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Fishing for Complementarities: Competitive Research Funding and Research Productivity

This paper empirically investigates complementarities between different sources of research funding with regard to academic publishing. We find for a sample of UK engineering academics that competitive funding is associated with an increase in ex-post publications but that industry funding decreases the marginal utility of public funding by lowering the publication and citation rate increases associated with public grants. However, when holding all other explanatory variables at their mean, the negative effect of the interaction does not translate into an effective decrease in publication and citation numbers. The paper also shows that the positive effect of public funding is driven by UK research council and charity grants and that EU funding has no significant effect on publication outcomes.

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Paper provided by University of Turin in its series Department of Economics and Statistics Cognetti de Martiis. Working Papers with number 201354.

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Length: 34 pages
Date of creation: Dec 2013
Date of revision:
Handle: RePEc:uto:dipeco:201354
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  1. Blundell, Richard & Griffith, Rachel & Van Reenen, John, 1995. "Dynamic Count Data Models of Technological Innovation," Economic Journal, Royal Economic Society, vol. 105(429), pages 333-44, March.
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  4. Jose Miguel Benavente & Gustavo Crespi & Lucas Figal Garone & Alessandro Maffioli, 2012. "The Impact of National Research Funds: A Regression Discontinuity Approach to the Chilean FONDECYT," Working Papers wp356, University of Chile, Department of Economics.
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  11. Paula E. Stephan, 1996. "The Economics of Science," Journal of Economic Literature, American Economic Association, vol. 34(3), pages 1199-1235, September.
  12. Banal-Estañol, Albert & Jofre-Bonet, Mireia & Lawson, Cornelia, 2015. "The double-edged sword of industry collaboration: Evidence from engineering academics in the UK," Research Policy, Elsevier, vol. 44(6), pages 1160-1175.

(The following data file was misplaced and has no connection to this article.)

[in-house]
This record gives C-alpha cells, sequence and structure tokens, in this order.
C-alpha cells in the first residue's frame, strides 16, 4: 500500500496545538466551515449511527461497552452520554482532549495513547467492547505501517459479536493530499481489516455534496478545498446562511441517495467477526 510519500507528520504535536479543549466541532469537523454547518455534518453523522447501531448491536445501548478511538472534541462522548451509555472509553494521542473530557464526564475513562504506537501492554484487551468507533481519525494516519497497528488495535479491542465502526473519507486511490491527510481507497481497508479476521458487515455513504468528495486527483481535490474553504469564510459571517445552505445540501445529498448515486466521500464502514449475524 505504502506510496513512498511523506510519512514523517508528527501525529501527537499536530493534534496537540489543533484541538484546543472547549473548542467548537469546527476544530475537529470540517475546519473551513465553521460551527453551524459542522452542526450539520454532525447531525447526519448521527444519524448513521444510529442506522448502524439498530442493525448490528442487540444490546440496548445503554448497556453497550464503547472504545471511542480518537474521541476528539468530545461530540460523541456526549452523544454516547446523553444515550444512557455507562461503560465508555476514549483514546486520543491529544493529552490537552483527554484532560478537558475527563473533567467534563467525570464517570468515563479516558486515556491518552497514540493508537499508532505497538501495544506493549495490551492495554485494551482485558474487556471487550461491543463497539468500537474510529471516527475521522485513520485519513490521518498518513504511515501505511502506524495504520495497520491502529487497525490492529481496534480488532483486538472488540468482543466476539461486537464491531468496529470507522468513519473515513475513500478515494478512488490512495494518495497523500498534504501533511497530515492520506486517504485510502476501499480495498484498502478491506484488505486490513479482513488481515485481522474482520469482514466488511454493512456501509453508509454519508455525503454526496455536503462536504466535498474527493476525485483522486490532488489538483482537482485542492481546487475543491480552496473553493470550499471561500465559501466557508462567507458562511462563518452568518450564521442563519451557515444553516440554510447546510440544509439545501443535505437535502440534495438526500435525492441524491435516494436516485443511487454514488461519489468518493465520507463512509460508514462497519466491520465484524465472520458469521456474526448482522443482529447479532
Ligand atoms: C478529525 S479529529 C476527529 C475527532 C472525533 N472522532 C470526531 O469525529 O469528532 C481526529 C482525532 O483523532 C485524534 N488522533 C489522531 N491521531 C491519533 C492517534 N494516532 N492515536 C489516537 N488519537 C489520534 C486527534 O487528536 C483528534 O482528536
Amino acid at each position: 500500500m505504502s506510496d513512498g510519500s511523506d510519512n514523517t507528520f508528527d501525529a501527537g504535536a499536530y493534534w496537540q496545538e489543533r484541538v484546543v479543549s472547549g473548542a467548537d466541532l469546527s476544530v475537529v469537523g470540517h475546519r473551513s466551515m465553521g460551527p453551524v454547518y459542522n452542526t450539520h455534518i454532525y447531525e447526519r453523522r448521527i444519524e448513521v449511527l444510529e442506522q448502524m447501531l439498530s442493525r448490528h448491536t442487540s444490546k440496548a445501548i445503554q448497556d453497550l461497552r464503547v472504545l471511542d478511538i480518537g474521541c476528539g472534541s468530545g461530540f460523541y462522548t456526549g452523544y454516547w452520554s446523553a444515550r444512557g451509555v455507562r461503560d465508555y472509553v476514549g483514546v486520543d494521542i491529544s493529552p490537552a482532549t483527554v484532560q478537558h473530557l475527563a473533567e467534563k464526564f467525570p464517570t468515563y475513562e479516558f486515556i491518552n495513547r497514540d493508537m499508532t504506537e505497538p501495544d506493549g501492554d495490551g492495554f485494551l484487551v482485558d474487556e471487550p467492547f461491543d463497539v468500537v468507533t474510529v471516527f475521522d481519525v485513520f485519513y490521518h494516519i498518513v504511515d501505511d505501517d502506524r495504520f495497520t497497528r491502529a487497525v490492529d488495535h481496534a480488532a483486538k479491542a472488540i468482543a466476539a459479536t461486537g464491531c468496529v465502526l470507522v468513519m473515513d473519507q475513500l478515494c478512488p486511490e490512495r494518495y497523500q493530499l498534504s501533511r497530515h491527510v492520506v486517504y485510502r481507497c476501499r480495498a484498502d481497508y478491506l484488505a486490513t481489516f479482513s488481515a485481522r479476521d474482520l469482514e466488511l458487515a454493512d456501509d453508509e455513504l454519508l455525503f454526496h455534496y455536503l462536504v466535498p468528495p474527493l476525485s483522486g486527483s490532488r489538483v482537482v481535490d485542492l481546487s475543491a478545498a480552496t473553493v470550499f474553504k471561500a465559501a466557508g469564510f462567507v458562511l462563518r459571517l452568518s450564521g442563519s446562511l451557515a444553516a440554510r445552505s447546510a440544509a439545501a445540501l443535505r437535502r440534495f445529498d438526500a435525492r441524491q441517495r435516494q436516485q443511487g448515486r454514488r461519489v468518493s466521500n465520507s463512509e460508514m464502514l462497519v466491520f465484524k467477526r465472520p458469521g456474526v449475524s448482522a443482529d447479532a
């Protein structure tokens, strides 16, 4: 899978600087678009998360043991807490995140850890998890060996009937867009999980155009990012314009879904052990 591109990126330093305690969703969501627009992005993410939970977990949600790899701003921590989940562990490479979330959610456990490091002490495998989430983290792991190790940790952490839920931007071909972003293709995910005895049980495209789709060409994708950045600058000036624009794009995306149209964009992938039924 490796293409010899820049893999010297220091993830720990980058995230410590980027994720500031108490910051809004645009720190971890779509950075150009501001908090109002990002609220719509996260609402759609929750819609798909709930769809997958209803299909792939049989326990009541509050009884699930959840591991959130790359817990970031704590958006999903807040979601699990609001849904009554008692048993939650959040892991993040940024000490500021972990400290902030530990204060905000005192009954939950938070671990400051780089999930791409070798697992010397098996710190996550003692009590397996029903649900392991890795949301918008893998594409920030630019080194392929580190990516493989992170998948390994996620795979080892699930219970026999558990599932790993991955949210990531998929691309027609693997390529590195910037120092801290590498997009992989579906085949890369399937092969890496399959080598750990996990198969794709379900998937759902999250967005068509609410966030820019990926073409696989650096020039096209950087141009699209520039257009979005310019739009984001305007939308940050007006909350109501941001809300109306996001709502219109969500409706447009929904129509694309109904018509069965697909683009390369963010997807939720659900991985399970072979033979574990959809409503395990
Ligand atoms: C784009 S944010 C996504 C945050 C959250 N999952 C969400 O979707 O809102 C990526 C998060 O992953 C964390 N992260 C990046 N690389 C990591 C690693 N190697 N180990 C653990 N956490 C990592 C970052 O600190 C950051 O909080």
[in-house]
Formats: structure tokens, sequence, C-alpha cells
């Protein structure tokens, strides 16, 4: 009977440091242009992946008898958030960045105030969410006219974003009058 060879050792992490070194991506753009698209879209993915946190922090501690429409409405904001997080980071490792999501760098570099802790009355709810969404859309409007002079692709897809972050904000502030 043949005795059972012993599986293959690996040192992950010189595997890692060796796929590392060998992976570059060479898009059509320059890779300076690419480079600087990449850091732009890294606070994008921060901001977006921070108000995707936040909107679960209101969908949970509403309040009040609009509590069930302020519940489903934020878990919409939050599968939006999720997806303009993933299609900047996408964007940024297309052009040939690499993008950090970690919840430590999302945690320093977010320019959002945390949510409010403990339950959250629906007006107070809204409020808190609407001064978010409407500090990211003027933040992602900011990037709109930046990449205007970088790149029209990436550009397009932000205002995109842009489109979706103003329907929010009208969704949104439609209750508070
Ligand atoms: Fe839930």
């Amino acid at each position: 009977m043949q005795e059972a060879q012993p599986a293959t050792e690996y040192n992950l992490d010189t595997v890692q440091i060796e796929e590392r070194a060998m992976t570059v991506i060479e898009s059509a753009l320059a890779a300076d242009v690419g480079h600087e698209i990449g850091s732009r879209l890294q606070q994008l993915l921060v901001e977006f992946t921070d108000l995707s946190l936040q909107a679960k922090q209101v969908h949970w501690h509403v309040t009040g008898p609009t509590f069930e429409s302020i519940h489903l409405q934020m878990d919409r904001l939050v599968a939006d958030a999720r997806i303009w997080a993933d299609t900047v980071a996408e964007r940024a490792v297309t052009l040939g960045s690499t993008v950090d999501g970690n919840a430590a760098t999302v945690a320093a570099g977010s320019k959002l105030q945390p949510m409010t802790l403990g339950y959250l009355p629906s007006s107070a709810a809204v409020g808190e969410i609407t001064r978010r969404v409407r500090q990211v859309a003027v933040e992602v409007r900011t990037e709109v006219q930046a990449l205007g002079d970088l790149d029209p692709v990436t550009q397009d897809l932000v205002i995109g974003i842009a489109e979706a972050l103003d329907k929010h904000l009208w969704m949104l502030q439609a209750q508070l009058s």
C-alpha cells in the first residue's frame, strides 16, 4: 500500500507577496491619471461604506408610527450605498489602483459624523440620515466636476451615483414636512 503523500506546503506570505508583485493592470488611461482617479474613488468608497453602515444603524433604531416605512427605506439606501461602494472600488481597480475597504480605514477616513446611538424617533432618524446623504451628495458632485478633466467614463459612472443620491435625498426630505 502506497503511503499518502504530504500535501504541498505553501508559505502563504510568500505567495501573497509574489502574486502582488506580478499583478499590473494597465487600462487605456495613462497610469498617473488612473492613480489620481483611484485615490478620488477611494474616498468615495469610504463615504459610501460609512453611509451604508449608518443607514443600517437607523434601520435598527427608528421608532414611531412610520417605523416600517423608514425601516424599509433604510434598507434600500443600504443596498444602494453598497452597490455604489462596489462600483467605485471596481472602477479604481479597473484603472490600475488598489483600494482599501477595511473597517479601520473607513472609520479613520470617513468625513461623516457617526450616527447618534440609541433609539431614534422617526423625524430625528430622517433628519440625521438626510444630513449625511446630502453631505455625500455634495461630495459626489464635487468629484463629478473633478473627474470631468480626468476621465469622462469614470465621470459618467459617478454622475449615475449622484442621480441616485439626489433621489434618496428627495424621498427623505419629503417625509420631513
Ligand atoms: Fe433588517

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  17. Pierre Azoulay & Joshua S. Graff Zivin & Gustavo Manso, 2009. "Incentives and Creativity: Evidence from the Academic Life Sciences," NBER Working Papers 15466, National Bureau of Economic Research, Inc.
  18. Hanna Hottenrott & Cornelia Lawson, 2014. "Research grants, sources of ideas and the effects on academic research," Economics of Innovation and New Technology, Taylor & Francis Journals, vol. 23(2), pages 109-133, March.
  19. Markus Perkmann & Kathryn Walsh, 2009. "The two faces of collaboration: impacts of university-industry relations on public research," Industrial and Corporate Change, Oxford University Press, vol. 18(6), pages 1033-1065, December.
  20. Siegel, Donald S. & Waldman, David & Link, Albert, 2003. "Assessing the impact of organizational practices on the relative productivity of university technology transfer offices: an exploratory study," Research Policy, Elsevier, vol. 32(1), pages 27-48, January.
  21. Perkmann, Markus & Tartari, Valentina & McKelvey, Maureen & Autio, Erkko & Broström, Anders & D’Este, Pablo & Fini, Riccardo & Geuna, Aldo & Grimaldi, Rosa & Hughes, Alan & Krabel, Stefan & Kitson, Mi, 2013. "Academic engagement and commercialisation: A review of the literature on university–industry relations," Research Policy, Elsevier, vol. 42(2), pages 423-442.
  22. Jacob, Brian A. & Lefgren, Lars, 2011. "The impact of research grant funding on scientific productivity," Journal of Public Economics, Elsevier, vol. 95(9), pages 1168-1177.
  23. Gulbrandsen, Magnus & Smeby, Jens-Christian, 2005. "Industry funding and university professors' research performance," Research Policy, Elsevier, vol. 34(6), pages 932-950, August.
  24. Cornelia Lawson, 2013. "Academic patenting: the importance of industry support," The Journal of Technology Transfer, Springer, vol. 38(4), pages 509-535, August.
  25. Bronwyn H. Hall & Adam Jaffe & Manuel Trajtenberg, 2005. "Market Value and Patent Citations," RAND Journal of Economics, The RAND Corporation, vol. 36(1), pages 16-38, Spring.
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